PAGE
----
Metric data that is gathered on the agents will be sent to the server and stored in the database. Now if you want to e.g. compare metrics from two different sources (e.g. the load of two JBossAS servers in a cluster), you can only make sense out of it when the metrics have been taken at the same time (a few seconds usually don't hurt, but if it is more, you will see a peek on one server at one time and a peek on the other server at the other time. This will make you wonder why your load balancer was distributing the load in strange ways. In reality the peeks were at the same time and the system was working as it should.

In the above image you see on the left side two peaks that obviously are not occurring at the same time. On the right with synchronized clocks, you see that those peaks, even at different level, occurred simultaneously.

Another issue that we have seen in the past is that metrics were not showing at all on the GUI and users were thinking that something is broken or that the agent did not collect data (especially directly after install). The cause to that was that that the agent clock was so far in the past or in the future that its values just well outside of the displayed time range.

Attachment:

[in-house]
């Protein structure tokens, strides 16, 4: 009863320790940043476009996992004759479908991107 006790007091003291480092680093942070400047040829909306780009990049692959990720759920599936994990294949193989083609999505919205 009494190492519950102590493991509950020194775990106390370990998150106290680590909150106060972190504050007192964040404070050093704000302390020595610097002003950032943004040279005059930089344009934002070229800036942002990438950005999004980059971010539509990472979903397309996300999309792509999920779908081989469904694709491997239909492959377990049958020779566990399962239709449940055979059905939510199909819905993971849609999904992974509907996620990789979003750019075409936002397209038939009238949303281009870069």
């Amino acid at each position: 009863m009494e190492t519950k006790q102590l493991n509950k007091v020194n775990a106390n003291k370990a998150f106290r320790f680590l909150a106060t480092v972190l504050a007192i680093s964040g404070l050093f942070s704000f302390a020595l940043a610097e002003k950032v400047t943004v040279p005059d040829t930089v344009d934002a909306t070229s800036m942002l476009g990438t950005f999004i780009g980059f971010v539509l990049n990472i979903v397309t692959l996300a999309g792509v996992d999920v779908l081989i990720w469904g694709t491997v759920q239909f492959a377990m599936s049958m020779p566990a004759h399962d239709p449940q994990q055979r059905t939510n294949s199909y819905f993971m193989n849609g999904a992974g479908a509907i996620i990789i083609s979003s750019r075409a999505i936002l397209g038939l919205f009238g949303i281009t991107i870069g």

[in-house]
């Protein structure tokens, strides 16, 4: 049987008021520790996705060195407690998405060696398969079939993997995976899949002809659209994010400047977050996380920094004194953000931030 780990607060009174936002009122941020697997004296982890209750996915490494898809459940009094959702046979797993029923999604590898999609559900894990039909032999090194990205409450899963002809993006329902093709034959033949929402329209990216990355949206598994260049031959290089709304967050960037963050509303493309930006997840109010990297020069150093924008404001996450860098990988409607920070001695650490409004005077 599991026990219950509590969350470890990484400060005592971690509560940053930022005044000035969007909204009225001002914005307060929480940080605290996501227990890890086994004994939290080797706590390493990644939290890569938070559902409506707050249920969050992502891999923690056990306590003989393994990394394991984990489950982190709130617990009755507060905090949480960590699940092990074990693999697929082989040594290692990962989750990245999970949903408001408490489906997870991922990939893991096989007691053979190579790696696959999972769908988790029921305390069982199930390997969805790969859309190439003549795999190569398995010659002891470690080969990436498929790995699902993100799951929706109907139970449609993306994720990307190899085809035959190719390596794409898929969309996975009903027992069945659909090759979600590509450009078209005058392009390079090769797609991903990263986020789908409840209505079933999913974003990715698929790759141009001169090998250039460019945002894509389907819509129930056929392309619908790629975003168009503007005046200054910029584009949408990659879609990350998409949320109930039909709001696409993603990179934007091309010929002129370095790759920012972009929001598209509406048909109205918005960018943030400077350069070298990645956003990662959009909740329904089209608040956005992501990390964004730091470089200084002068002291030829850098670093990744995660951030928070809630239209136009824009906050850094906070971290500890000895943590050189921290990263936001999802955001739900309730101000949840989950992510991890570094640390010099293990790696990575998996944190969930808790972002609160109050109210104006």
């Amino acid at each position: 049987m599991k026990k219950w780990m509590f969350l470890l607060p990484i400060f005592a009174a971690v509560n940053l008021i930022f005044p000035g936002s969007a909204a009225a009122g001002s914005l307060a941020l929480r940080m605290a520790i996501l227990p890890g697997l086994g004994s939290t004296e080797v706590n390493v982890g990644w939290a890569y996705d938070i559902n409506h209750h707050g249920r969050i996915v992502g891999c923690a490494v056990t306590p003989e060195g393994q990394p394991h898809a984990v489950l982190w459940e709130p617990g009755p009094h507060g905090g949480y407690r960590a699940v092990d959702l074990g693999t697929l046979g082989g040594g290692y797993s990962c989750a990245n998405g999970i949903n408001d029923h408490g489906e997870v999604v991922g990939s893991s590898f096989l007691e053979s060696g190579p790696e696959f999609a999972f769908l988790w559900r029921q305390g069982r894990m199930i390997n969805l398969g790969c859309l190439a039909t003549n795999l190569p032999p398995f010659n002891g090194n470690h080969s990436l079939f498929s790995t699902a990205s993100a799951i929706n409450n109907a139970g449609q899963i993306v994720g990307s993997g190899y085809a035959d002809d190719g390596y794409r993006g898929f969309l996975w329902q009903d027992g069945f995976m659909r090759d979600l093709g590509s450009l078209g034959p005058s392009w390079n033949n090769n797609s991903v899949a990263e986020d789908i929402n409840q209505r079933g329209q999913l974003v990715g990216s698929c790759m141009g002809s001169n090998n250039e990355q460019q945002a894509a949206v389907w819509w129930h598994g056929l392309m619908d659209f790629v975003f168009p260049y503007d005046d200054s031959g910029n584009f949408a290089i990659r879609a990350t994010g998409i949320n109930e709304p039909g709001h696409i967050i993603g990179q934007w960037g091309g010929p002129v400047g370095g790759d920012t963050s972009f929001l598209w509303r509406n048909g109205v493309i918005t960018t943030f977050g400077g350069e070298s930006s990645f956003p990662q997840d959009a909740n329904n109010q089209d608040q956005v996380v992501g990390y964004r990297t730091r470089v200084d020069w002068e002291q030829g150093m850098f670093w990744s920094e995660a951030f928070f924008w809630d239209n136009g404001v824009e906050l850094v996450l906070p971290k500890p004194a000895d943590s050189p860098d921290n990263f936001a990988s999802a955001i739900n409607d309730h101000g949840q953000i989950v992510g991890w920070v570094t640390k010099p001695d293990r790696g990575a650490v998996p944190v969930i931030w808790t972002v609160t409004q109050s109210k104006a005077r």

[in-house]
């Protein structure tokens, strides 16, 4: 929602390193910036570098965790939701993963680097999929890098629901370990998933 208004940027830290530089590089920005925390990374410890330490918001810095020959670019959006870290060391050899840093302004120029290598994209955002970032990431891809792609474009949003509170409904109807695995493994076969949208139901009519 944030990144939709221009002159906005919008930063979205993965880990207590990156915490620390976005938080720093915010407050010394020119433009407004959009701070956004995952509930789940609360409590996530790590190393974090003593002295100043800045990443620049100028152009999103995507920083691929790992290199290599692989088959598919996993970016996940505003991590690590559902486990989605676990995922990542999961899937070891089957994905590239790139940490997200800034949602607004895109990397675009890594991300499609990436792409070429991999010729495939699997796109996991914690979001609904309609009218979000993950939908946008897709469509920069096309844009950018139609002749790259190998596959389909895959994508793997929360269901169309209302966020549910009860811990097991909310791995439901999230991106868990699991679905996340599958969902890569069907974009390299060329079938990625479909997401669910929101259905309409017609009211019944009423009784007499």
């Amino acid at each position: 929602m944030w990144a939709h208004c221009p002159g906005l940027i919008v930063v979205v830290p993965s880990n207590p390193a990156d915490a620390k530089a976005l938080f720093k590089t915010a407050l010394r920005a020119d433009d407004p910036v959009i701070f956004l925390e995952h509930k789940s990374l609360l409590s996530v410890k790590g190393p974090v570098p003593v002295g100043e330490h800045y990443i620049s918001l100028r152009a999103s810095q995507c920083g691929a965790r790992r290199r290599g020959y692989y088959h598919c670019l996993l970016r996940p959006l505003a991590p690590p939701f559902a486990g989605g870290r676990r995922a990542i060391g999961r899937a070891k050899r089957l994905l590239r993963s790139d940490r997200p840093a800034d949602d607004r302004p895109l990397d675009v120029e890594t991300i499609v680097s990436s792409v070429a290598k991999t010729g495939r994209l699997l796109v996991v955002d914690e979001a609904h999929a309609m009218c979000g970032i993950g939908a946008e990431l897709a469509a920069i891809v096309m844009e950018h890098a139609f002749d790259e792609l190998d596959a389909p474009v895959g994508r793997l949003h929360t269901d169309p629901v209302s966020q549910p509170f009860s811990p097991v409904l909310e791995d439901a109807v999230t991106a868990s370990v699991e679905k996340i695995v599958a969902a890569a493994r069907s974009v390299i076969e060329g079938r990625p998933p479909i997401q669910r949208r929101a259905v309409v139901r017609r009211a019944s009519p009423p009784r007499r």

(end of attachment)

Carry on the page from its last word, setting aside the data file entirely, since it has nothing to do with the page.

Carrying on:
You won't see metric data of an agent after it started when its clock is 2h away from the master clock with this setting of a display range of 1 hour.

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Friday, June 06, 2008

Good SIG meeting about jBPM (updated)

[ update: it is not jBPM 3.3 as I have written previously, but rather 3.2.3.
Also I added a link to the slides and the specific pages on the camunda home page ]

Yesterday we held a SIG JBoss meeting within the Java User Group Stuttgart.
Bernd Rücker from camunda gave a presentation about Business process simulation with jBPM.

First he introduced into business process management itself and then into jBPM, which was good as most of the over 20 attendees did not yet know about it.

Afterwards he was talking about statistics and simulation basics, how he married DESMO-J with jBPM and showed a live demo.

And you know the best?
His work has been committed to the jBPM repository, so version 3.2.3 (if it gets ever released) will contain it.

I would also like to thank Red Hat Germany for providing the location for that meeting.

The slides are available at

Introduction into BPS with jBPM

jBPM home page